If you think that you can just tone down your antics in bed to cut your risk, here’s something to chew on. The problem with sex is not just that the heart muscle gets taxed in all the excitement. “Emotional arousal [during sex] will also increase adrenaline and get heart rate going even in the absence of physical exertion,” says cardiologist Dr. Philip Ragno. So unless your partner looks like Medusa and turns you into stone, you’ll be taking your chances in bed if you haven’t been staying fit.
On the other hand, as with most studies, this one too needs to be taken with a grain of salt because the overall risk of dying or having a heart attack during a sexual encounter really isn’t great. According to a 2010 study published in the Lancet, only 2.2 percent of heart attacks happen during sex. The window of risk is small, lasting only two hours after sex. Eating a heavy meal puts you at greater risk, at 2.7 percent. And of course, eating a heavy meal will probably not put you in the mood for exercise, which would compound the risk if you exercised after eating, so you can see where that pattern is heading. Ah! But what about eating a heavy meal and then having sex? I’m sure Tom and Jenny Jones would have something to say on that score.
Translated, this means that getting in shape now is imperative if you don’t want to go the way of Atilla the Hun. If you’ve been a complete sloth for a while, you need to transition into activity slowly. You can’t go from no exercise to running marathons overnight without putting yourself at great risk. Best to start out with some simple exercise like walking for a short period every day, and then add on another 10 minutes every few days until you’re ready to move into more strenuous activity.
In case you’ve missed the point, the researchers don’t want the study to scare people into planting themselves on the couch to avoid strain. As cardiologist Dr. Chip Lavie of the Hohn Ochsner Heart and Vascular Institute says, “The main take-home [is that] regular exercise training, which we should be promoting anyway as a means to improve cardio respiratory fitness…will markedly reduce the risk associated with both acute exercise/exertion as well as sexual activity. The bottom line is that people should not fear sexual activity, but should fear sedentary lifestyle and physical inactivity.”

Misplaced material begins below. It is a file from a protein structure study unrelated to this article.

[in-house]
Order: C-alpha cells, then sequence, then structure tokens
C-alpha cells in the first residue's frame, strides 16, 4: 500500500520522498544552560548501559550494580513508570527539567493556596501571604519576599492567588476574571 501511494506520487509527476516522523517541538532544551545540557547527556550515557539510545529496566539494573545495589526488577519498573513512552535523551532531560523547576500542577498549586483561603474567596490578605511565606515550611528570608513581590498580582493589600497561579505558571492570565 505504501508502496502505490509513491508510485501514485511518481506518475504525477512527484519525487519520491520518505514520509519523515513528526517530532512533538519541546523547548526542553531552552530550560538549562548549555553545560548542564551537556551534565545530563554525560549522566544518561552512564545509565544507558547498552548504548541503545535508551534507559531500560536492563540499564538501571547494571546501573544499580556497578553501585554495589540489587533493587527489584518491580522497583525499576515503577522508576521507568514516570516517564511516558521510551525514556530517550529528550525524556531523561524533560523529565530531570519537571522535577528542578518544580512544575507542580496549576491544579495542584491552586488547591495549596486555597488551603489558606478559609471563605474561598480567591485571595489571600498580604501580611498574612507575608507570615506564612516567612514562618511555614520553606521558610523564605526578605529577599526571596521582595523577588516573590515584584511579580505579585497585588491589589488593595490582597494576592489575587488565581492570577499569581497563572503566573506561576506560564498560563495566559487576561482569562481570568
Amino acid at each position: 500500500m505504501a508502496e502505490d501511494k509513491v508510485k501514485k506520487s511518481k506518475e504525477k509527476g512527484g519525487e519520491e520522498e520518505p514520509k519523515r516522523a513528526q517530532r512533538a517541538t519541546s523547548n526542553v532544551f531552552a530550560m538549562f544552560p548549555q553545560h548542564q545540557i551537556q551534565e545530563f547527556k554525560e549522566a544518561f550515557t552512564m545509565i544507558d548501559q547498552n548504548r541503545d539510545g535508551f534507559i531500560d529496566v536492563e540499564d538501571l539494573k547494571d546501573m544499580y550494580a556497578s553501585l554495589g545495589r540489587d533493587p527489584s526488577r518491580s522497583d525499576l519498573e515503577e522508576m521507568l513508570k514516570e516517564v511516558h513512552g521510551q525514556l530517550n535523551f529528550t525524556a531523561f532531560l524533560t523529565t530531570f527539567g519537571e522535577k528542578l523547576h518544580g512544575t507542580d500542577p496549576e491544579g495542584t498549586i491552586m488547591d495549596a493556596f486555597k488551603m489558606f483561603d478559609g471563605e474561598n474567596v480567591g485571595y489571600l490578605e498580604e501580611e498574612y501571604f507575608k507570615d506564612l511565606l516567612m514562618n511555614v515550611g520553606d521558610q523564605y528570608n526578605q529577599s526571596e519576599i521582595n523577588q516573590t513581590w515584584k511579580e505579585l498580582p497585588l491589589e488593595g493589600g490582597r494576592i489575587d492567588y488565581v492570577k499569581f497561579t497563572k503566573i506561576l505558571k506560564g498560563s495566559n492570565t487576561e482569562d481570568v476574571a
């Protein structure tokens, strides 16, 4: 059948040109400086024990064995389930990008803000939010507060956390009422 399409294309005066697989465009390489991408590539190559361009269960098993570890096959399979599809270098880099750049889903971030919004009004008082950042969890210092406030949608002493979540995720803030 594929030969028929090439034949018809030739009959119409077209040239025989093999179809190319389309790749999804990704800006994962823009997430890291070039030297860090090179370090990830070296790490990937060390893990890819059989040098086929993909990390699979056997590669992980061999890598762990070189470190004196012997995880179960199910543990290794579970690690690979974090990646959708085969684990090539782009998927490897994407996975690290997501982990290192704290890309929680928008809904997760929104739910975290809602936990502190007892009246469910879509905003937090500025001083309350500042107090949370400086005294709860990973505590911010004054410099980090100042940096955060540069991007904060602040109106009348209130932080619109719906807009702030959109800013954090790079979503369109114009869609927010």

By the way, if after building up stamina through regular exercise, you still don’t have enough oomph to have sex more regularly, check out this blog on alternatives to Viagra that both increase sex drive and make you feel better overall.
17 Famous People That Died During Sex.” Comedy.com. March 22, 2011.
2 Increased Cardiac Risk Linked to Occasional Exertion, Sex.” 22 March 2011. Psych Central. 24 March 2011. http://psychcentral.com/news/2011/03/22/increased-cardiac-risk-linked-to-occasional-exertion-sex/24548.html
3 Gardner, Amanda. “Study: Infrequent Sex Can Raise Risk of Heart Attack, Death.” 22 March 2011. Bloomsburg BusinessWeek. 24 March 2011. http://www.businessweek.com/lifestyle/content/healthday/651113.html?campaign_id=lifestyle_related
4 Heart Attack Risk: Does Having Sex Really Tax the Ol’ Ticker?” ABC News/Health. 23 March 2011. <http://abcnews.go.com/Health/MensHealth/heart-attack-risk-sex-tax-ol-ticker/story?id=13193752&page=2>